On 27 March 2020, the Guernsey Financial Services Commission (“GFSC”) issued a cautionary note in respect of upstreaming (https://www.gfsc.gg/news/article/directors-duties).

Upstreaming meaning the flow of resources, such as cash and other liquid assets, from a subsidiary up to a parent company may at first glance appear innocuous enough, but the sinister undercurrent that the GFSC’s press release seeks to address, and the words of warning that should be properly considered by local directors, relate to the systematic removal of assets from this jurisdiction.

In these extraordinary times, local directors may well be placed under pressure to transfer assets, declare dividends, provide intercompany loans or take other steps to support the finances of a parent company but which will weaken the financial standing of the Guernsey companies, and therefore caution is needed.

It is not the purpose of this article to consider director duties in any great detail, but broadly speaking directors must, amongst other things: (i) act honestly, and in what the director considers to be the interests of the company; (ii) balance the long and short term concerns of the company and in doing so, act in the best interests of the company as a commercial entity; and (iii) keep well in mind that the interests of the group and their local company may not necessarily be aligned.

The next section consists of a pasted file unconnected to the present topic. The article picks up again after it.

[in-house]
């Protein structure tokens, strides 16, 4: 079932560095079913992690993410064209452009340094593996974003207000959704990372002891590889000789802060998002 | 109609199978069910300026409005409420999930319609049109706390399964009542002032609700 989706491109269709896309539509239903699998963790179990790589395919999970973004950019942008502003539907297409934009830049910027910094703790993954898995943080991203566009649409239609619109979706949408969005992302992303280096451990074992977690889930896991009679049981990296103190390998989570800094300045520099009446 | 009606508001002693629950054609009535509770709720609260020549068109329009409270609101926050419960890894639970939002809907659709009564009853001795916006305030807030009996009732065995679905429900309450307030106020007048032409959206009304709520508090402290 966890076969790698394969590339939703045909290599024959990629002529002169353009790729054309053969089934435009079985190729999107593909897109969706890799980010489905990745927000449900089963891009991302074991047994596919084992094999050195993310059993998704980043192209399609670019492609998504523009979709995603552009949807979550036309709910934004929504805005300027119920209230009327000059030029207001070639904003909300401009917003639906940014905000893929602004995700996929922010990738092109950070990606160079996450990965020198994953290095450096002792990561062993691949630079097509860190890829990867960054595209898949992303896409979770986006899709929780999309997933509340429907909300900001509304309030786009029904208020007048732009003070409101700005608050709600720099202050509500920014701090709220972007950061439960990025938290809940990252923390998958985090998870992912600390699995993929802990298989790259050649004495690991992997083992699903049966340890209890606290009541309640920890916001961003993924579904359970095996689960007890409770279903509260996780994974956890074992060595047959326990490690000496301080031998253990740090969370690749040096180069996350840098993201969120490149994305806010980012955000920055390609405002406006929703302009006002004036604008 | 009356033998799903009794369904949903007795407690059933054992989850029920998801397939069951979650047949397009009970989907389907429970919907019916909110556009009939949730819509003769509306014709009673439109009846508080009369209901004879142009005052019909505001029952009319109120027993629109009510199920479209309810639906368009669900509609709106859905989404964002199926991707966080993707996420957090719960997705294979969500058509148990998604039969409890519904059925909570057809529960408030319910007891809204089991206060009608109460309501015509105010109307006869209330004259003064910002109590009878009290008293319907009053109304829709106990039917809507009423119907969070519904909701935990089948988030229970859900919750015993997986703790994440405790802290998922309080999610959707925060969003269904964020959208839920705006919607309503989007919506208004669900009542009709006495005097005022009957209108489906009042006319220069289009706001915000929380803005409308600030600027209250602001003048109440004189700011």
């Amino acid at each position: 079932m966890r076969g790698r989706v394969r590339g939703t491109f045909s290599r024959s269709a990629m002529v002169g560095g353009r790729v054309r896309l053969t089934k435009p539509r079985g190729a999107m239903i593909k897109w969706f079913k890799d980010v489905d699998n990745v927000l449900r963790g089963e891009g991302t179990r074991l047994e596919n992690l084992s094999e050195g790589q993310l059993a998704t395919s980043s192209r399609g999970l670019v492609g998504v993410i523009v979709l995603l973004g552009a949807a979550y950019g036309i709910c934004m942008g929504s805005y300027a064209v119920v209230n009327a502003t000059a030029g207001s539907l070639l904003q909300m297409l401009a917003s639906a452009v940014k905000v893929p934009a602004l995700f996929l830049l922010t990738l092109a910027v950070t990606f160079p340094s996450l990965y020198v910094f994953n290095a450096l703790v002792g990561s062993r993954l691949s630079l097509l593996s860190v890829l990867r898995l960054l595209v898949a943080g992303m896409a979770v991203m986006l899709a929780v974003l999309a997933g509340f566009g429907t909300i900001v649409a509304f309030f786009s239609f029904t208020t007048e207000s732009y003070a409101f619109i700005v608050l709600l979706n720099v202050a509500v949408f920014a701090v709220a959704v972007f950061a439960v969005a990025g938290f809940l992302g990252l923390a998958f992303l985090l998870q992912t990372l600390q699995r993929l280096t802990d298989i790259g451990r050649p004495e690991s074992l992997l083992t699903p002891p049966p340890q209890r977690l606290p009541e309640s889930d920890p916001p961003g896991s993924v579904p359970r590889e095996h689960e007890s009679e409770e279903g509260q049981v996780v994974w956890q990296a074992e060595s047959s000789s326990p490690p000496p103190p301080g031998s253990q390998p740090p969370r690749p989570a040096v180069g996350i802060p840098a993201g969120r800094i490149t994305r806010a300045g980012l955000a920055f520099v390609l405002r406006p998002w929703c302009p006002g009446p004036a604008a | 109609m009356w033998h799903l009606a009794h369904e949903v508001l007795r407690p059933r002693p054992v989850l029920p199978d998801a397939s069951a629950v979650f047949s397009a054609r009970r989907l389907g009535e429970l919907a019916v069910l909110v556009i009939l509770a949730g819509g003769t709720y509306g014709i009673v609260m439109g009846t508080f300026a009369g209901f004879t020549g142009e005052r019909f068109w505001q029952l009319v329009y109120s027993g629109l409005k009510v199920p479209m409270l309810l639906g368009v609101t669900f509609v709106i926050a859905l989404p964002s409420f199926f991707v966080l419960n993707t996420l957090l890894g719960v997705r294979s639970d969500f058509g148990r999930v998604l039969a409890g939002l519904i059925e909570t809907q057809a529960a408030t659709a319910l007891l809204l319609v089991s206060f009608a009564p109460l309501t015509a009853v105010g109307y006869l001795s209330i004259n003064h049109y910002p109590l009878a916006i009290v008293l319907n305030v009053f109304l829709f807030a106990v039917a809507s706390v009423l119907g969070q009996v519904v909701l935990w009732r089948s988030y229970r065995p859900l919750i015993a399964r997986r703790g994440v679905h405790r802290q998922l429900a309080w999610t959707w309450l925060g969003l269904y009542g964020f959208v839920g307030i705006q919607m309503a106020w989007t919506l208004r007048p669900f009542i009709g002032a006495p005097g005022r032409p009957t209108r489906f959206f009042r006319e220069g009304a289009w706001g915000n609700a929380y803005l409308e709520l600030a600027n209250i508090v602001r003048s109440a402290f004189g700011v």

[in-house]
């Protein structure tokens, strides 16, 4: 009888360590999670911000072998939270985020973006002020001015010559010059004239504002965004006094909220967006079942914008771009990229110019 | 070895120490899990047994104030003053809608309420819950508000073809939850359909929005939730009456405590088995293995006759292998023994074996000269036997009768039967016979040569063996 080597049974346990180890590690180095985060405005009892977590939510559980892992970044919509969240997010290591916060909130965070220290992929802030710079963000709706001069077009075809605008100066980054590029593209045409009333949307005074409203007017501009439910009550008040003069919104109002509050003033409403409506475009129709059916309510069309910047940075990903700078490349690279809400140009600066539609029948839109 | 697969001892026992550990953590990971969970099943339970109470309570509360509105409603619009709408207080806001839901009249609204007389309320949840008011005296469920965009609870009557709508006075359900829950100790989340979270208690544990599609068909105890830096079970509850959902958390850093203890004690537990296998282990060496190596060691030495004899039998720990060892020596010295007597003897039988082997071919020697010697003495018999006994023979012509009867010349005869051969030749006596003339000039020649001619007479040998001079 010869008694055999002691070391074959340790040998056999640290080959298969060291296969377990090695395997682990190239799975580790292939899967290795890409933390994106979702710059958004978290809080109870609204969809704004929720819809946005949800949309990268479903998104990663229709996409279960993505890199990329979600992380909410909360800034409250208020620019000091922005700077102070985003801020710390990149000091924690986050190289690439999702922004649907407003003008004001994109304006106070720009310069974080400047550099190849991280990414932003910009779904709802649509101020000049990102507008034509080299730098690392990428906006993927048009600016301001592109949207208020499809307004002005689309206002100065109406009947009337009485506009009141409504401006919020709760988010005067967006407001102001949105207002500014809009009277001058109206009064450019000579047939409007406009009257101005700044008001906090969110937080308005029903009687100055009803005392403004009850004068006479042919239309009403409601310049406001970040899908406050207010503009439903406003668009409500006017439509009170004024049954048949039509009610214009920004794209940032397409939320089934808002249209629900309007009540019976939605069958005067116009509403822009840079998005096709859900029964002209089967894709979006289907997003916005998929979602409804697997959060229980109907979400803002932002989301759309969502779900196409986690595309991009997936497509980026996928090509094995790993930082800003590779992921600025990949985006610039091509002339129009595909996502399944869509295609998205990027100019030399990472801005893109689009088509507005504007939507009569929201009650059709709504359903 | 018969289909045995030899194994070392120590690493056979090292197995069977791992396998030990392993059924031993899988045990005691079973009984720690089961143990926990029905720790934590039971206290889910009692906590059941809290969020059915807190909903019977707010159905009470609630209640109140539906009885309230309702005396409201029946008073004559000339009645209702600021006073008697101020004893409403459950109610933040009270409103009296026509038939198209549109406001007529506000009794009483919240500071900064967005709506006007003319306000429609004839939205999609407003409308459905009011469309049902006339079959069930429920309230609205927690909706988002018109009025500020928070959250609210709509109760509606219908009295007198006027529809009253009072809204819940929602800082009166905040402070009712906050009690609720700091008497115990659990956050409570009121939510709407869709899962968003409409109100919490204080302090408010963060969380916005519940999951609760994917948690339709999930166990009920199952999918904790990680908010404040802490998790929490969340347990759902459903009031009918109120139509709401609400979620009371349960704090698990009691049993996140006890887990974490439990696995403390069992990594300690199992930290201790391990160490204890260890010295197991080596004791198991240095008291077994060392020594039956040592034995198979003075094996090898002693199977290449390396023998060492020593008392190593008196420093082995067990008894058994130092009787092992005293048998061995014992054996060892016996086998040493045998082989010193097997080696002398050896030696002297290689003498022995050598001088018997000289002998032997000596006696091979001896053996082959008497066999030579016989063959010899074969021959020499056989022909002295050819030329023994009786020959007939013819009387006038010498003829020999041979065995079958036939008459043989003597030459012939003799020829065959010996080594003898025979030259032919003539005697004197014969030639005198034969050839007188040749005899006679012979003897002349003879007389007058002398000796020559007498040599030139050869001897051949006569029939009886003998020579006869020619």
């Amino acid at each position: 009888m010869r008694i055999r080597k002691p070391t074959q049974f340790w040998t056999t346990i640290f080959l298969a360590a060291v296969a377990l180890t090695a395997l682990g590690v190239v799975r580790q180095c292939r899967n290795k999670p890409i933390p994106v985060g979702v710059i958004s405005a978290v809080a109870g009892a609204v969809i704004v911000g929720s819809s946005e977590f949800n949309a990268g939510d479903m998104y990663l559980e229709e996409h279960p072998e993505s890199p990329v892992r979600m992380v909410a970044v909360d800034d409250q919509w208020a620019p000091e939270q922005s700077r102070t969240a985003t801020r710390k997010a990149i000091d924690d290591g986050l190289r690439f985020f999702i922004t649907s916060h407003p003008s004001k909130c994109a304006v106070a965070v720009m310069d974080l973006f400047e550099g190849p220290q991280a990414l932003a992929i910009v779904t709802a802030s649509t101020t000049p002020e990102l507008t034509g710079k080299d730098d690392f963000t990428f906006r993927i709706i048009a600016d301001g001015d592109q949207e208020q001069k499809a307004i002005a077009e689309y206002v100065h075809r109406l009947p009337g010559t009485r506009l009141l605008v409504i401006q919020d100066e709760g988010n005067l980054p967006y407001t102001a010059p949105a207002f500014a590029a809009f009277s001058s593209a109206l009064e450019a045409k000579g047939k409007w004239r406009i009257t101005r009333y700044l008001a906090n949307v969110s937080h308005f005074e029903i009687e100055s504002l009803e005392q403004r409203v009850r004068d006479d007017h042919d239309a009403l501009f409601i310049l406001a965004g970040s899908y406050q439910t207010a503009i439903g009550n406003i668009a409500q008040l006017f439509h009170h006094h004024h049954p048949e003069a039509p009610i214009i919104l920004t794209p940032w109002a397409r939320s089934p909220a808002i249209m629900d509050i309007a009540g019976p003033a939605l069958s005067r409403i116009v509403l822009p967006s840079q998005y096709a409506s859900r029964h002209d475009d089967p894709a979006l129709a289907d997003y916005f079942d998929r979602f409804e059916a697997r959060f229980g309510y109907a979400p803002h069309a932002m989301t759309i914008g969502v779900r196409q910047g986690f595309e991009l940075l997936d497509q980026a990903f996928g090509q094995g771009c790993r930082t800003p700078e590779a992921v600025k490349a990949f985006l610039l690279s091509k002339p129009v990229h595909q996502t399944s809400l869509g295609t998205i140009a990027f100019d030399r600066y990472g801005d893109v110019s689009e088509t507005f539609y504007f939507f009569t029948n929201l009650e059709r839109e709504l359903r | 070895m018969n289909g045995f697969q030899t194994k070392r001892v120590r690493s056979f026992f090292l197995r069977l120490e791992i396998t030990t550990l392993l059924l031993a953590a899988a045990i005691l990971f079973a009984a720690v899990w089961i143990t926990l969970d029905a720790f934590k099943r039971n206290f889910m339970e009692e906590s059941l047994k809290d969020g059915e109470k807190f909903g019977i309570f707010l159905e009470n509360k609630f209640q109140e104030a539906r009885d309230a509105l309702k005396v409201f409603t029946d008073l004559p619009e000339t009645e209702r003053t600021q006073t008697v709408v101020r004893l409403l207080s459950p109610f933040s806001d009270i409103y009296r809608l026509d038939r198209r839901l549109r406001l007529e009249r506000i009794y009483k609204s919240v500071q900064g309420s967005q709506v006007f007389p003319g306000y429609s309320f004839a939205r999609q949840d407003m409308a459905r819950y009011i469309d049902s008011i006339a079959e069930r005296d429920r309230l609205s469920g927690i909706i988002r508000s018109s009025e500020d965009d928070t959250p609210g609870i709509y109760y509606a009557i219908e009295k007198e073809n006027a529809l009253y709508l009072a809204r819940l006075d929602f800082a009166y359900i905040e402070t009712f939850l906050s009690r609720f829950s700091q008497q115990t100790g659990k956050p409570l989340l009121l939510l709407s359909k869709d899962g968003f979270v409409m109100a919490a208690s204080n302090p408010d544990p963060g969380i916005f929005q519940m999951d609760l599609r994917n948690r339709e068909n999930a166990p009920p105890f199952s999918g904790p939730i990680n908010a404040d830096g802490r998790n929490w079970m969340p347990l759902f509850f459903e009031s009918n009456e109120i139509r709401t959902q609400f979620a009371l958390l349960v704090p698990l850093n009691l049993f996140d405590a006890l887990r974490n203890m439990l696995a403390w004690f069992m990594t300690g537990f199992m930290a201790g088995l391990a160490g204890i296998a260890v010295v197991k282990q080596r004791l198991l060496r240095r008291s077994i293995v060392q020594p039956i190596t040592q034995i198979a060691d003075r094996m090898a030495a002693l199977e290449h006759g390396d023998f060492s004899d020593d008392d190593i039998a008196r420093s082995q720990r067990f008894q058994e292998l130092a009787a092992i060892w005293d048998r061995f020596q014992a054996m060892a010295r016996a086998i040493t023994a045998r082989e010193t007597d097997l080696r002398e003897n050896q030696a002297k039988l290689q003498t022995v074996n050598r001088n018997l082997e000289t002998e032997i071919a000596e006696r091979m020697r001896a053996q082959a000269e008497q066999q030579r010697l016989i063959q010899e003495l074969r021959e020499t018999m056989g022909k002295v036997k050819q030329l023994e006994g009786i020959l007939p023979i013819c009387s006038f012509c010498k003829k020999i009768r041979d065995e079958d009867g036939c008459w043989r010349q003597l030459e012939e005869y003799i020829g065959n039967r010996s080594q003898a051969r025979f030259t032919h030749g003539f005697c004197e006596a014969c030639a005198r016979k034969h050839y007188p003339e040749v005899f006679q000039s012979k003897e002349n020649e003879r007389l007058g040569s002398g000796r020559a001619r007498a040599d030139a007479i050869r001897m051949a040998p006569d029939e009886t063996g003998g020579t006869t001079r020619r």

Furthermore, in Guernsey, there are a number of statutory duties to adhere to and for certain regulated entities, capital and liquidity requirements.

On each occasion a director performs their daily tasks, they must ask themselves whether they have complied with their duties, and if unsure, stop. Take no further action. Seek professional advice.

A breach of duties that leads to insolvency can create personal liability for directors with severe financial implications. Moreover, a breach of duties can lead to fines and prohibitions imposed by the GFSC, the former will not be covered by insurance and the latter may dictate that a director leaves employment with few alternatives.

In addition the GFSC has stated that it will be increasing its financial stability monitoring work and expects companies to manage their financial and operational resilience including actively managing their liquidity. The GFSC emphasises that directors or partners of firms remain responsible for ensuring high ethical standards of behaviour during the coronavirus episode, as at any other time.

The arising consequences of breaching certain duties relating to finances can mean that a director may not immediately realise the impact, nor might the investigation swiftly follow. There can be no mistake, however, that the risks are real, the consequences potentially life altering, and if in doubt the only answer can be to take professional advice.

Ferbrache & Farrell LLP fields a strong team of dedicated advocates, with a multi-jurisdictional approach and proven track record in dealing with GFSC investigations, together with advising companies and directors of their duties and as to what steps might be taken before the damage is done.

Author Robert Breckon Advocate & Partner
Author Helen McGeoch Counsel